Wednesday, November 24, 2021

A Review of Zoo Patrol Squad: A New Sheriff in Town by Brett Bean

by Jason D. DeHart

Zoo Patrol Squad: A New Sheriff in Town, by Brett Bean, Penguin Workshop, ISBN 978-0-593-22660-5, $12.99,

To begin my review, I will note a few features in Zoo Patrol Squad: A New Sheriff in Town by Brett Bean: a feline character sending evil vibes with a tilted top hat is way too tall; a colorful and cartoonish western-style saloon setting; and comedic elements that hearken back to Mel Blanc ‘toons (e.g., animal characters in conflict, elements like dynamite and falling objects).

As a former English/language arts teacher, I will also call attention to the book’s wordplay. My favorite pun might be when the heroes walk into a saloon, encounter a table with cats all around, and one says: “Um…I need a drink right MEOW.” It is this kind of set-up that is a reminder that the book is meant to be fun. There is an element of nostalgia in the book for older readers, and an invitational nature of younger readers (the book’s most likely audience).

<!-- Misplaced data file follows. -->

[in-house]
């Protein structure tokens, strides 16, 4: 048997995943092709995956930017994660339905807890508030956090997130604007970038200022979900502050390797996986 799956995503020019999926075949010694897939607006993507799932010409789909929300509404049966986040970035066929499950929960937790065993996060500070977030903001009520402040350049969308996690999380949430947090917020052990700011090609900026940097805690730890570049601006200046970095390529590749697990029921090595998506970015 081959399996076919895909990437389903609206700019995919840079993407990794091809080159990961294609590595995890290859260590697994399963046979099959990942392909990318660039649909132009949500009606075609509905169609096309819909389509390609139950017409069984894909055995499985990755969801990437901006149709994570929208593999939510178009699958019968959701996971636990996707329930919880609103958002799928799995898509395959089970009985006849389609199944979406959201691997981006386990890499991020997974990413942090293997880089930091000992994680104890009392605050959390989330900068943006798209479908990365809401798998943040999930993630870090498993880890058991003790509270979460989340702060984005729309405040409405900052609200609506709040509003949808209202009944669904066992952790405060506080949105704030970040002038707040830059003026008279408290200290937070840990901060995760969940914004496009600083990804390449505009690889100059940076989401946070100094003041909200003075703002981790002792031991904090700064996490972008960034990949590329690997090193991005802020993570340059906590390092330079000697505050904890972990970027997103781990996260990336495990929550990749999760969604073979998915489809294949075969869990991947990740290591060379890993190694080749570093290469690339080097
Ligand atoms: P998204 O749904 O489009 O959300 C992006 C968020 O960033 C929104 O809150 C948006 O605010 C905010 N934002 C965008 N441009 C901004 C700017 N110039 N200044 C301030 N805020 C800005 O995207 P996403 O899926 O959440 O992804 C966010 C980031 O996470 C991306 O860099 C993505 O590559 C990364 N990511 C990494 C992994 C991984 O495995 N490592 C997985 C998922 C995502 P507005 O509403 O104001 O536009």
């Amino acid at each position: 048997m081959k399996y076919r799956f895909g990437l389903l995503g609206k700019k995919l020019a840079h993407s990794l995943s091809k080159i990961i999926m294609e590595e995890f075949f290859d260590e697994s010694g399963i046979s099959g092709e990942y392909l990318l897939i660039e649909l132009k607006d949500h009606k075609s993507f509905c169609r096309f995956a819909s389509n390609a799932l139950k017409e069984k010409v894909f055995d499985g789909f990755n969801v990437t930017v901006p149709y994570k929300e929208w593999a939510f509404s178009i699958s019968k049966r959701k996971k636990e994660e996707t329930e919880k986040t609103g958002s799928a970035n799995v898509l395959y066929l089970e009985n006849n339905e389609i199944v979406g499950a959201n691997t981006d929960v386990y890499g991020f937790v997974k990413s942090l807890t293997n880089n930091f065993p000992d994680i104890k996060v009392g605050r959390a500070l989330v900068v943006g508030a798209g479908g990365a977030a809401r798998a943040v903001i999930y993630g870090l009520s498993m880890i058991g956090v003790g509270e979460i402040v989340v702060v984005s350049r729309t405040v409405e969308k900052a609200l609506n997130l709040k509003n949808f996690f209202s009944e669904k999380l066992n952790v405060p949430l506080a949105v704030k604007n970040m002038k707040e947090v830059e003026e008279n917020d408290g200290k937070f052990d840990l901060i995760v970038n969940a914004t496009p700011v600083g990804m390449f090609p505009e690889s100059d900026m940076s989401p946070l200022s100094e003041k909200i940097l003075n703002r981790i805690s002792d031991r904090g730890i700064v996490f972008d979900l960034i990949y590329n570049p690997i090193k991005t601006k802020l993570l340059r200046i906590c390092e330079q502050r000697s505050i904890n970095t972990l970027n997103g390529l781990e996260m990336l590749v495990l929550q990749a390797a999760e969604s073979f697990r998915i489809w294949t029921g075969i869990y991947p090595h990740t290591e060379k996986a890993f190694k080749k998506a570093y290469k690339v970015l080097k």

Bean draws in sweeping lines and the color choices are bright. Typographical choices punctuate the book with an additional layer of animated style. The book feels like a more static Saturday morning show, with a constant pause button that allows the reader to take in what the panels have to offer.

Is the book innovative in terms of comics? I am not sure that I can go that far. Is it entertaining? Yes, I can absolutely say that. Would I use it in the classroom? Again, yes to this question. Bean even includes some factual elements at the end of the book for readers who want to know more.

Of final note, I will return to the idea that the book (or ones can like) can simply entertain, and that this is enough. Bean includes an author note at the beginning, reminding the reader that the book was created during the COVID-19 pandemic. The author writes, “I laughed, I cried, and I escaped in creating this book,” before wishing the reader the same experience. I would say, in this and more, the book succeeds. 

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